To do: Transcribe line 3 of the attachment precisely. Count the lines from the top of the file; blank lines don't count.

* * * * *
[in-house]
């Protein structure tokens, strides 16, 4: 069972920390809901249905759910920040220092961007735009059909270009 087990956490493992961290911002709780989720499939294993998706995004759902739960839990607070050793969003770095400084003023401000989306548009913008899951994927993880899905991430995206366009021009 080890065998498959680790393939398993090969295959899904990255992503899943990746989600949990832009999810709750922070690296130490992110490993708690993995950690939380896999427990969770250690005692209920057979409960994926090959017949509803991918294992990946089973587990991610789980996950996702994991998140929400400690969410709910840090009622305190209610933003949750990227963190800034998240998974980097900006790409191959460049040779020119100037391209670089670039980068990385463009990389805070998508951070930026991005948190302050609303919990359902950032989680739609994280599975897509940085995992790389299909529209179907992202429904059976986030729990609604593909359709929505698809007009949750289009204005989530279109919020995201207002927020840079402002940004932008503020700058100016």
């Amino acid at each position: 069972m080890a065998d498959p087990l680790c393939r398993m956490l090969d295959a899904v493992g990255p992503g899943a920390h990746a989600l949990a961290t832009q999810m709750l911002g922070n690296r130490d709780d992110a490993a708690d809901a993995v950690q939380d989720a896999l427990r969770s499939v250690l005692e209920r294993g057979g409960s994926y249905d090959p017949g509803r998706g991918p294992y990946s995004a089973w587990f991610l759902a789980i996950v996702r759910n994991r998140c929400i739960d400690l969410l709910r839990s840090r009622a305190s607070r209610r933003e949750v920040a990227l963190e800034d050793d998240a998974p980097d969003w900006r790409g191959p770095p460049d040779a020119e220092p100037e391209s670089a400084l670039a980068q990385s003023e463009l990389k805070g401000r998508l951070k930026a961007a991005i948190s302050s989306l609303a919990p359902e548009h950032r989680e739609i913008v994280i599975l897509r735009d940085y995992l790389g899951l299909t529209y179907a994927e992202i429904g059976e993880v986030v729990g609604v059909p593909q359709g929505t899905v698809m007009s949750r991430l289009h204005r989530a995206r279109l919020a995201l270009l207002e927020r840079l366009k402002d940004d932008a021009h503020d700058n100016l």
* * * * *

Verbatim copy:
């Amino acid at each position: 069972m080890a065998d498959p087990l680790c393939r398993m956490l090969d295959a899904v493992g990255p992503g899943a920390h990746a989600l949990a961290t832009q999810m709750l911002g922070n690296r130490d709780d992110a490993a708690d809901a993995v950690q939380d989720a896999l427990r969770s499939v250690l005692e209920r294993g057979g409960s994926y249905d090959p017949g509803r998706g991918p294992y990946s995004a089973w587990f991610l759902a789980i996950v996702r759910n994991r998140c929400i739960d400690l969410l709910r839990s840090r009622a305190s607070r209610r933003e949750v920040a990227l963190e800034d050793d998240a998974p980097d969003w900006r790409g191959p770095p460049d040779a020119e220092p100037e391209s670089a400084l670039a980068q990385s003023e463009l990389k805070g401000r998508l951070k930026a961007a991005i948190s302050s989306l609303a919990p359902e548009h950032r989680e739609i913008v994280i599975l897509r735009d940085y995992l790389g899951l299909t529209y179907a994927e992202i429904g059976e993880v986030v729990g609604v059909p593909q359709g929505t899905v698809m007009s949750r991430l289009h204005r989530a995206r279109l919020a995201l270009l207002e927020r840079l366009k402002d940004d932008a021009h503020d700058n100016l």